These two sets of observation journal pages are considering why I find some characters sympathetic.
These are three ways for creating sympathetic characters that I found particularly interesting:
- Authorial kindness for (although not necessarily to) characters.
- Characters who value each other. (This demonstrates why the reader might care, but also creates something new to protect.)
- Villains on their worst days. (Unwilling sympathy.)
I’ve broken down the notes in more detail below (and there’s an art-or-writing exercise at the end).
The first page was an exercise of noticing patterns between some series based on Stephen King’s work (misspelled Stephen here), particularly The Outsider, and Georgette Heyer’s novels. (Patterns between unexpected pairings are usually interesting.)
The two main similarities were:
- A sense of deep kindness towards or for their characters (slightly more in King than Heyer). [Except for one thing, this does not seem to correlate to what happens to the characters.]
- A sense of those characters moving on a board, over which larger forces (the universe? the author?) preside, and against which you want the characters to triumph. [Even if they don’t.]
On this, see also: Staginess and Things That Tell You What They’re Doing.
Christie and Innes do this sometimes, in murder mysteries, and for some reason The Conjuring and The Decoy Bride both spring to mind as movies that do this (in different ways).
I tend to want these characters to be good, safe, happy, not to be betrayed or punished for innocence, and to neither be hurt nor harm other characters. [Almost all of these things invariably happen, of course — although punishment for innocence less often, and I think that might tie more to the author’s feeling for their characters.]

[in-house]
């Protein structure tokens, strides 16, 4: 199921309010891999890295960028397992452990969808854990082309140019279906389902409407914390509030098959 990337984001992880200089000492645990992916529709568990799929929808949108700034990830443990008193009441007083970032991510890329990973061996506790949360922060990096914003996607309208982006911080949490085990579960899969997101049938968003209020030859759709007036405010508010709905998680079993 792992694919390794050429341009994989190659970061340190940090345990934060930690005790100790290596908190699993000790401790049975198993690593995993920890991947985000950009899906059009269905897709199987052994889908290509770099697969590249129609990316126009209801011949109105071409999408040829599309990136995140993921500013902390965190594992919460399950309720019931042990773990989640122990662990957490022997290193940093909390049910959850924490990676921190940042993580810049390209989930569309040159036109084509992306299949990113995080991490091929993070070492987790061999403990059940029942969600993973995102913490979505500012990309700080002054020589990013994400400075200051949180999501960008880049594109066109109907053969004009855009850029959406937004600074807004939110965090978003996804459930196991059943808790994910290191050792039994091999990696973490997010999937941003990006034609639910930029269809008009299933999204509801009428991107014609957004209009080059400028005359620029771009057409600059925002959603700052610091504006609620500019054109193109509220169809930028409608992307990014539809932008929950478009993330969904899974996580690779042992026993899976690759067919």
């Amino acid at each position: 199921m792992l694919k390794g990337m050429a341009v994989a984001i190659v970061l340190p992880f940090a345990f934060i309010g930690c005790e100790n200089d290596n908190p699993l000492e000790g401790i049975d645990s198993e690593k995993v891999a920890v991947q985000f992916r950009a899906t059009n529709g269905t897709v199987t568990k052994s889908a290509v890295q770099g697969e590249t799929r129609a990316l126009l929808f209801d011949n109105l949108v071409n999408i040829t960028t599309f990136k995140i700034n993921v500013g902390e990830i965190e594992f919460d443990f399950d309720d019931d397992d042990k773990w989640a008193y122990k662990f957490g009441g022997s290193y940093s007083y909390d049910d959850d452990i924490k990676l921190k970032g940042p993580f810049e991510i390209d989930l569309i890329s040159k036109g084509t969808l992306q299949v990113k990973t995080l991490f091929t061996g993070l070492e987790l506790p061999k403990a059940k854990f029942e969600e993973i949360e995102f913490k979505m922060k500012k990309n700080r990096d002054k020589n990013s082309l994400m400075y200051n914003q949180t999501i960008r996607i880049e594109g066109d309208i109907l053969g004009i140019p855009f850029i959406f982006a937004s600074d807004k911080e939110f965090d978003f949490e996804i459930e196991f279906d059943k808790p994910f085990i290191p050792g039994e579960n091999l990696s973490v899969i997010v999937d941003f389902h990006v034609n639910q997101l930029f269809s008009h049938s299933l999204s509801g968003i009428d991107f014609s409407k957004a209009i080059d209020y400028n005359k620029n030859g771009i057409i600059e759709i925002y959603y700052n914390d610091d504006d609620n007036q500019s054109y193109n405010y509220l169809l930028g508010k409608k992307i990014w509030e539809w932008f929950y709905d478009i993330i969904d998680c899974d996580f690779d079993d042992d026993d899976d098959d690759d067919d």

Importantly, this does not apply exclusively to “good” or even main characters — it can encompass the unpleasant ones. In their case, it seems to rely on:
- the taking-away of things from them;
- a glimpse of the affection once shown to (or occasionally by) them; and
- [also occasionally giving them their own separate story — The Decoy Bride does this with minor antagonists].
The next week, I played a bit more with principles of sympathy for characters, starting with sketches.
Notes from this include:
- One character needs reasons for sympathy to be built in [or shown through what they do, but that goes to relationship, below].
- Two characters immediately set up some interest or resonance. There’s already a relationship, and two people are almost necessarily somewhat out of kilter. Even where they are not antagonistic, the mere existence of a sense of each other as people (and that these characters therefore place some value on each other) begins to create some sympathy.
- Antagonism comes with a story built in, but one with sides and risks: useful things, but with a harder edge.
- Interaction between characters creates a new thing to protect. Each character is enhanced by the value they have for/the kindness they have towards the other.
- Seeing a villain, even of the moustache-twirling variety, on their worst day (King is particularly good at this) can create a pang of unwilling fellow-feeling.
As usual, this is a process of climbing into existing theories and moving around until they fit comfortably with how I work.
- Pick a thoroughly villainous character (yours or someone else’s — if all else fails, try a stereotypical classic moustache-twirling melodramatic villain). Without attempting to redeem them, do a quick drawn or written sketch of them having a bad day. Can you make it shade into sympathy? Where does it shift into humour? Can you make them a tragic character?
- Pick a stereotypically good character (yours or someone else’s — if you can’t think of anything, try an adventurous young rabbit, something Janna Mattia might draw). Put them in danger, and do a quick drawn or written sketch. Now consider how you could enhance sympathy for them — by increasing their inherent appeal? by demonstrating some connection to other characters? by showing their value within their world and story?